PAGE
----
Mumbai: The legal battle between the Securities and Exchange Board of India (Sebi) and the Insurance Regulatory and Development Authority (Irda) over the regulation of unit-linked insurance plans, or Ulips, is set to be fought in India’s highest court.
The initial plan was to move one of the high courts, but this is being changed after a second public interest litigation (PIL) was filed in the Allahabad high court on Wednesday. Last week, the first such PIL was filed in the Bombay high court. Since different high courts across the country could rule differently in the cases, it makes sense for the regulators to escalate matters to the apex court.
Listen to Mint’s consulting editor Monika Halan explain what the Sebi-Irda tussle on Ulips is all about
A person familiar with the development told Mint that Sebi has already sought legal opinion on moving the Supreme Court. It is in the process of discussing this with Irda and both the regulators will move the apex court very soon.
Irda chairman J. Hari Narayan was not available for comment.
The Ulip case will create history as there has not been any instance in the past of regulators taking each other head on.
Both Sebi and Irda officials met the attorney general, the highest law officer of the country, on Thursday, a Sebi lawyer said, but the attorney general declined to confirm this.
Ulips are insurance products that invest a part of the premium paid by investors in equity instruments, while another part accumulates as insurance. High commissions of up to 40% have motivated the insurance agents to aggressively sell Ulips in the past few years. Ulips account for up to 90% of the new business premium for some of the private sector life insurers.
While the turf war between the two on the regulation of Ulips, which combine the features of insurance as well as investments, began almost a year-and-a-half back, the capital market regulator on 9 April sent orders to 14 privately held life insurers, banning them from selling Ulips.
Irda retaliated immediately, asking life insurers to continue selling Ulips, ignoring the Sebi order. The insurance regulator dubbed Sebi’s action as “misconceived” and said it did not have the jurisdiction to pass such an order. Ulips, according to Irda, are essentially insurance products and should continue to be under its jurisdiction.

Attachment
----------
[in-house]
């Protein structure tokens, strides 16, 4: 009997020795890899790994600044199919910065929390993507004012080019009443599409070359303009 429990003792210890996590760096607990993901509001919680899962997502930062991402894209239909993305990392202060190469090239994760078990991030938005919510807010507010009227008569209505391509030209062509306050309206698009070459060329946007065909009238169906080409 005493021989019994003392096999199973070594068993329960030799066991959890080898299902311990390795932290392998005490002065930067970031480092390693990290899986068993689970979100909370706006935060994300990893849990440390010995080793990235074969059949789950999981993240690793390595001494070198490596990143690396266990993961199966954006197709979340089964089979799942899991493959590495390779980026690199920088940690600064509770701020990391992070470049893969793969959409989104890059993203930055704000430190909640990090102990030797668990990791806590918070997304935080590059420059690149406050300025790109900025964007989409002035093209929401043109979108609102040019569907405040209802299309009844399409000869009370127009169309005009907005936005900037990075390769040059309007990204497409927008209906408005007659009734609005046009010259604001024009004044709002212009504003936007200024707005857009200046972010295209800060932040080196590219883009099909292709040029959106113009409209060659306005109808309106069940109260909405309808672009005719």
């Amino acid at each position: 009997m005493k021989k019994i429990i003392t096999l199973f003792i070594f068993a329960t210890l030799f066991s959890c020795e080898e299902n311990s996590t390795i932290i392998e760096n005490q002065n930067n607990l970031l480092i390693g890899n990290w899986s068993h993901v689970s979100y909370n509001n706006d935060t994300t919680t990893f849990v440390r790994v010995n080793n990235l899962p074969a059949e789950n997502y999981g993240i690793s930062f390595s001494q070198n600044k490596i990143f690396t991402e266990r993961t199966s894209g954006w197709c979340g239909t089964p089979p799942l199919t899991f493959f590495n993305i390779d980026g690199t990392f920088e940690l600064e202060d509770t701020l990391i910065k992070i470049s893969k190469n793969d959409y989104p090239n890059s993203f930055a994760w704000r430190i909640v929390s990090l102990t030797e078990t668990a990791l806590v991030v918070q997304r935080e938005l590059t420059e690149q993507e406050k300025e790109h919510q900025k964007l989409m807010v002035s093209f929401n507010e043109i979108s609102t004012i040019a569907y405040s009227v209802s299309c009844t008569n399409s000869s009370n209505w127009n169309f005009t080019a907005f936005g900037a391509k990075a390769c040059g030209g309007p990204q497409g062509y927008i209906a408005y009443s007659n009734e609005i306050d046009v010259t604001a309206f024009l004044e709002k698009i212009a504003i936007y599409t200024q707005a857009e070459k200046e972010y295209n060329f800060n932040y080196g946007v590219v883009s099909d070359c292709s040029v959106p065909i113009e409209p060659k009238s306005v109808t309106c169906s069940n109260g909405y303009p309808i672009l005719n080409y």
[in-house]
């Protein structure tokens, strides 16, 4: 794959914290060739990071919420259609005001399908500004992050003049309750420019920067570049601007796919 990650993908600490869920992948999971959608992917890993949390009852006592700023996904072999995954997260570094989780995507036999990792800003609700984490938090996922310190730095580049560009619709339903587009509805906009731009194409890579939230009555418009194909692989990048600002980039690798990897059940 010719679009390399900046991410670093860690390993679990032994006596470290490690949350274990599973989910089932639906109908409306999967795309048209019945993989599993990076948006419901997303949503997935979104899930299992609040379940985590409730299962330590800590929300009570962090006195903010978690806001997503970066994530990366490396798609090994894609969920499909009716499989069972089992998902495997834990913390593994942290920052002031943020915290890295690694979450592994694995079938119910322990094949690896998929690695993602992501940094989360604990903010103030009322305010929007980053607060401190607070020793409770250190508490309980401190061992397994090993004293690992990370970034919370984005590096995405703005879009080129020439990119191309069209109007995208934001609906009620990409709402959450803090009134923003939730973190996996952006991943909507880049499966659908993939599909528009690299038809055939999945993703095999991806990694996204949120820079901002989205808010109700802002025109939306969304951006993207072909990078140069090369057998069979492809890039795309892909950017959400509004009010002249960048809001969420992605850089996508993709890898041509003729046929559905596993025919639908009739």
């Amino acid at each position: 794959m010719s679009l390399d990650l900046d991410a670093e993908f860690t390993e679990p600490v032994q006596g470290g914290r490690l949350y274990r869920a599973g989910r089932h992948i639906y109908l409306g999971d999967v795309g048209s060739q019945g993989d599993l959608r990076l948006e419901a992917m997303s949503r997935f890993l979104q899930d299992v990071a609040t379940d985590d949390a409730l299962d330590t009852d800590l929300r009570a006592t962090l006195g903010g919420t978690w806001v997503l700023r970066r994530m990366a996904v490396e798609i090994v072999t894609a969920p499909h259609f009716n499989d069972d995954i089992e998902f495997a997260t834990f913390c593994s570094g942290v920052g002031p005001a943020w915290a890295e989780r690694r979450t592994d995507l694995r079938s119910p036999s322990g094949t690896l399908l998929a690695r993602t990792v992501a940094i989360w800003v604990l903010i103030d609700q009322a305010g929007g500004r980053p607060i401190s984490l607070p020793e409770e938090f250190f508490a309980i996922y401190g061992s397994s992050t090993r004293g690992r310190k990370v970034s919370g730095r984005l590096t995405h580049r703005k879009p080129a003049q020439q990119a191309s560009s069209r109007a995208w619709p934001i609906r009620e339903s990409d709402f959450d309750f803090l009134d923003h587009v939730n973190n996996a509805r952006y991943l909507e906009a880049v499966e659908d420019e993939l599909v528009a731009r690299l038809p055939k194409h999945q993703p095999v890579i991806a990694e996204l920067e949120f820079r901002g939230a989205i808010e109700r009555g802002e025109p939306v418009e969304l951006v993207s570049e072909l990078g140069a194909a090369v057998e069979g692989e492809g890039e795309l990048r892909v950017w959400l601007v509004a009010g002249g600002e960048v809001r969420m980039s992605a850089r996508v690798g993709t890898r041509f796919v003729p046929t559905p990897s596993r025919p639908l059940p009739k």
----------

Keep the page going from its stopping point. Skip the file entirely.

Irda said that the Sebi order could lead to a substantial loss to the policyholders and to the insurers, and destabilize the market. Sebi, which consulted the attorney general before passing its order restricting the insurance players from selling Ulips without its clearance, said Ulips have two components—investment and insurance—and investment is indeed the capital market’s jurisdiction.
On 13 April, Mumbai-based investor Rajendra Thacker had filed a PIL in the Bombay high court over the Irda-Sebi spat on Ulips. The PIL seeks reversal of the Sebi ban on the sale of Ulips. The PIL has been filed on the ground that several hundred thousand investors were suffering from anxiety and uncertainty about their investments due to the Sebi order. On the same day, India’s finance minister Pranab Mukherjee brokered a temporary truce between the two regulators, asking them to maintain status quo and approach the courts. A day later, Sebi said its ban on sale of new Ulips remained.
Dhruv Kumar, a lawyer and former insurance professional, filed the second PIL in the Allahabad high court against Irda, seeking Sebi’s intervention and regulation of Ulips.
Manish Ranjan in New Delhi contributed to this story.